The Dream House Challenge

Our last unit of the year in freshmen bio is the environment. It is really one of my favorites because there are just so many great, hands-on ways to teach kids. Last year, we built compost containers (I wrote about them here), but this year we just ran out of time. But have no fear- we did another project that I loved and hope to be able to do again in the future.

We spent a good deal of time talking about traditional and alternative energy sources. Students worked in groups and each did a brief presentation to the class on one type (ie. coal, hydro, solar, nuclear). We talked about recycling, composting, and zero waste. Then I set them loose to design and build a (model) dream house. The dream was to be as eco and environmentally friendly as possible. Some made it known that wasn’t THEIR dream house… but too bad for them.

They worked in groups of 2 or 3, which I let them pick… sort of. I split the class into 2 or 4 groups and they had to choose someone from another group. I strategically put all the “hands-on” kids in one group, the creative thinkers in another. Each student was given the instructions and the rubric (which included due dates for each step) on GoogleDrive.  Here they are: Dream House Challenge    DreamHouseChallengeRubrics

They had about 2 weeks total to work on this, which really could’ve been longer… Here is how we approached it step by step:

Step 1: Pick the location of your home. I was more interested in the type of environment than a place (at first, some picked California… which I pointed out could mean lots of different environments). They have to think about the pros and cons of that environment (ie. temperature, seasons, rainfall, sun/shade).

Step 2: Research ecofriendly homes and design your own. I really encouraged them to be creative, it didn’t have to look like any house we’d ever seen.  They had to make a blueprint and calculate square footage. We measured my classroom as a reference point. Students used the app Floor Planner on Chrome to create their blueprint. It’s a free app, but you can only save one design at a time and it’s not collaborative (only one account can work on it). Beware- this app is ADDICTIVE! If you were ever a slave to The Sims (yep, I was) this can suck you in.

 In the meantime… I had a local solar power installation expert come talk to my kids. Each group came up with 3 questions ahead of time, which helped a lot. He was great…. Check out his blog!

Step 3: Use your blueprint to build the model of your house! They could use whatever supplies they wanted, but it had to match the blueprint (which means the inside had to be visible). In addition to the model, they also had to turn in a written explanation of their choices (ie. “we are using solar panels because….” “our house is in a forest because…”). And their model had to show whatever was in the explanation.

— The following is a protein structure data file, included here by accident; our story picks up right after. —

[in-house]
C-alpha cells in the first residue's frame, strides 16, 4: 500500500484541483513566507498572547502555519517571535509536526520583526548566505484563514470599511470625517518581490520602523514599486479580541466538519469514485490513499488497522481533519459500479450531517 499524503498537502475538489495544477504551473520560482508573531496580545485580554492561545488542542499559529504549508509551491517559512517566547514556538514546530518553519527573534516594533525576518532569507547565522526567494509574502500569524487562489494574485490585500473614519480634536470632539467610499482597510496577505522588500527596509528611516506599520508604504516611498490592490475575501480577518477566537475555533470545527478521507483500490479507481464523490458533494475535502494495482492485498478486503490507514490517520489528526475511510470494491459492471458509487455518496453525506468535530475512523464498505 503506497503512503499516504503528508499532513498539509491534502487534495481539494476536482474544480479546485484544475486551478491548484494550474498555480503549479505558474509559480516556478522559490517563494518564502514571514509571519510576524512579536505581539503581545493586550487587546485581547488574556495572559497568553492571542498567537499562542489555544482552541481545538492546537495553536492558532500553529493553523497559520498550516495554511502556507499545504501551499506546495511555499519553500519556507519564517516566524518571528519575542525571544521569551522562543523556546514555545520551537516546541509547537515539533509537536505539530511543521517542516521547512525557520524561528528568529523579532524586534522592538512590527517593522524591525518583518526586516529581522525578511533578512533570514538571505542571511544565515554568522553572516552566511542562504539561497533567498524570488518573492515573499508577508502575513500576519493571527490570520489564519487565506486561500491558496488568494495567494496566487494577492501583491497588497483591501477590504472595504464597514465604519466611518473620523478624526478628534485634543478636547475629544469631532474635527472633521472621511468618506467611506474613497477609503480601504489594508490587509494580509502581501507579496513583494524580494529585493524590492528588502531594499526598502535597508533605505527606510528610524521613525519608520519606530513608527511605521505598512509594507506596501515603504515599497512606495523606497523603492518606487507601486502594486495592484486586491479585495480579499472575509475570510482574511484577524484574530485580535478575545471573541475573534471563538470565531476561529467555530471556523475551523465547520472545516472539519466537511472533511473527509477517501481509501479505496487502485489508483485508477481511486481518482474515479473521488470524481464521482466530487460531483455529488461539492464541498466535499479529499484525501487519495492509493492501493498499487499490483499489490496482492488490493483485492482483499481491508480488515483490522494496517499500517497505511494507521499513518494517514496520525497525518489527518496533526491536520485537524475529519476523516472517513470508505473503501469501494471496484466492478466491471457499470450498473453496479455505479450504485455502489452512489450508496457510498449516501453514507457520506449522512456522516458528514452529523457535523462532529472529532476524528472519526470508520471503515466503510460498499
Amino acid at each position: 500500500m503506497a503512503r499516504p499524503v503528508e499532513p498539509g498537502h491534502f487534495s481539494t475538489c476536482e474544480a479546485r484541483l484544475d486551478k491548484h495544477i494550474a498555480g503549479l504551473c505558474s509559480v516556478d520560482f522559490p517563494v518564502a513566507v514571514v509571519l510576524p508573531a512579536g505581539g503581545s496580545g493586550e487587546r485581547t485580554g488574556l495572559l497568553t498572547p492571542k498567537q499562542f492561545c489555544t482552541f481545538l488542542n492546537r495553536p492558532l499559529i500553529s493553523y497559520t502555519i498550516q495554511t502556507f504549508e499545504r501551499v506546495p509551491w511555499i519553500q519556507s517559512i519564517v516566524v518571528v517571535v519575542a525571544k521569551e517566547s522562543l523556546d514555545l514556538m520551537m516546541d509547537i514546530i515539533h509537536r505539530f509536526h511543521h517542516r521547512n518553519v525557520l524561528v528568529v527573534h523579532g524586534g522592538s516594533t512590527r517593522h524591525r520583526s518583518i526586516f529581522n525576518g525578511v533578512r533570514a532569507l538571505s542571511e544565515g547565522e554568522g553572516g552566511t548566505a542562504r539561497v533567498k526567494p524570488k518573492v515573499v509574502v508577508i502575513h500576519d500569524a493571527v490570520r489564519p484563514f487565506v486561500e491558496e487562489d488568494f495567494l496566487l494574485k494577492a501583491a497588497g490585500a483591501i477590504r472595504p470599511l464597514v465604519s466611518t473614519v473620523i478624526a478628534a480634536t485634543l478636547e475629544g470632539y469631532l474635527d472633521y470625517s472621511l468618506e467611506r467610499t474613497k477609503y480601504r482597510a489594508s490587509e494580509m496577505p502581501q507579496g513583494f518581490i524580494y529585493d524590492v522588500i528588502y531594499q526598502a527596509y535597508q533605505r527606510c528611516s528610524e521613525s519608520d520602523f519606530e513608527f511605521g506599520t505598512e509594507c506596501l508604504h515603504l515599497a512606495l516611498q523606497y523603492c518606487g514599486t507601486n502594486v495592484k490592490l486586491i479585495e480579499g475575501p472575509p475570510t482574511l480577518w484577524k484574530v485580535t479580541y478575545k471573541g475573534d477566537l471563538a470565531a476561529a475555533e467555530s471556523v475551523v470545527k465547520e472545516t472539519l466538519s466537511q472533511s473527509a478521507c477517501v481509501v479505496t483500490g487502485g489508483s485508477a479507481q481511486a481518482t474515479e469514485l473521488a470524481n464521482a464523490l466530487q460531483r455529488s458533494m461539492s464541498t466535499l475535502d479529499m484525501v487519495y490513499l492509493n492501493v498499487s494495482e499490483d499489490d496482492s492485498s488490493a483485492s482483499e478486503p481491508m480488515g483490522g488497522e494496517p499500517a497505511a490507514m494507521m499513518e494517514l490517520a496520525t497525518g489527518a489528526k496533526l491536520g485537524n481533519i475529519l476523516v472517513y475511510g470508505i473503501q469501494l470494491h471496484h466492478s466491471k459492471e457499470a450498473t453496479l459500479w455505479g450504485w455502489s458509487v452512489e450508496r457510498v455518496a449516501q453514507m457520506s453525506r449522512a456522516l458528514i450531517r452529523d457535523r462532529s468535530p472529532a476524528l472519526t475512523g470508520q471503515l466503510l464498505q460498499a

Step 4: Present your model to the class and convince us it is the ultimate ecofriendly, environmental dream home. Here’s what I really loved- they graded each other’s models. The rubric is divided into “Peer Review” and “Teacher Review”. After everyone is done presenting, a rubric is put next to each model. The students go around and put a tally mark for whatever grade they think it deserves. Then I average the scores.

Here are some of my favorites:

They built a tree house for a rainforest... and included a sloth sanctuary.

They built a tree house for a rainforest… and included a sloth sanctuary.

No rainforest tree house would be complete without a rain barrel!

No rainforest tree house would b complete without a rain barrel!

The coastal dream house...

The coastal dream house…

Complete with floating solar panels and a slide ("to conserve your body's energy too").

Complete with floating solar panels and a slide (“to conserve your body’s energy too”).

Glass wall to absorb sunlight and a garden roof for insulation/food supply. (Do you kids love selfies as much as mine?)

Glass wall to absorb sunlight and a garden roof for insulation/food supply. (Do you kids love selfies as much as mine?)

Another glass wall for sunlight. This design was to be built over a river (which was supposed to flow between the basement pieces, creating hydropower).

Another glass wall for sunlight. This design was to be built over a river (which was supposed to flow between the basement pieces, creating hydropower).

Farmhouse on the plains. A really well built model, the roof came off to display the inside. Featured a wind turbine, solar panels, and a rain barrel.

Farmhouse on the plains. A really well built model, to roof came off to display the inside. Featured a wind turbine, solar panels, and a rain barrel.

And the mountain house. It was built into the side of a mountain (the green part) for insulation and protection from the wind. Also had solar panels!

And the mountain house. It was built into the side of a mountain (the green part) for insulation and protection from the wind. Also had solar panels!

Overall, I’m really happy with the results! Questions, comments, concerns? Leave them below!

Advertisements

Leave a Reply

Fill in your details below or click an icon to log in:

WordPress.com Logo

You are commenting using your WordPress.com account. Log Out / Change )

Twitter picture

You are commenting using your Twitter account. Log Out / Change )

Facebook photo

You are commenting using your Facebook account. Log Out / Change )

Google+ photo

You are commenting using your Google+ account. Log Out / Change )

Connecting to %s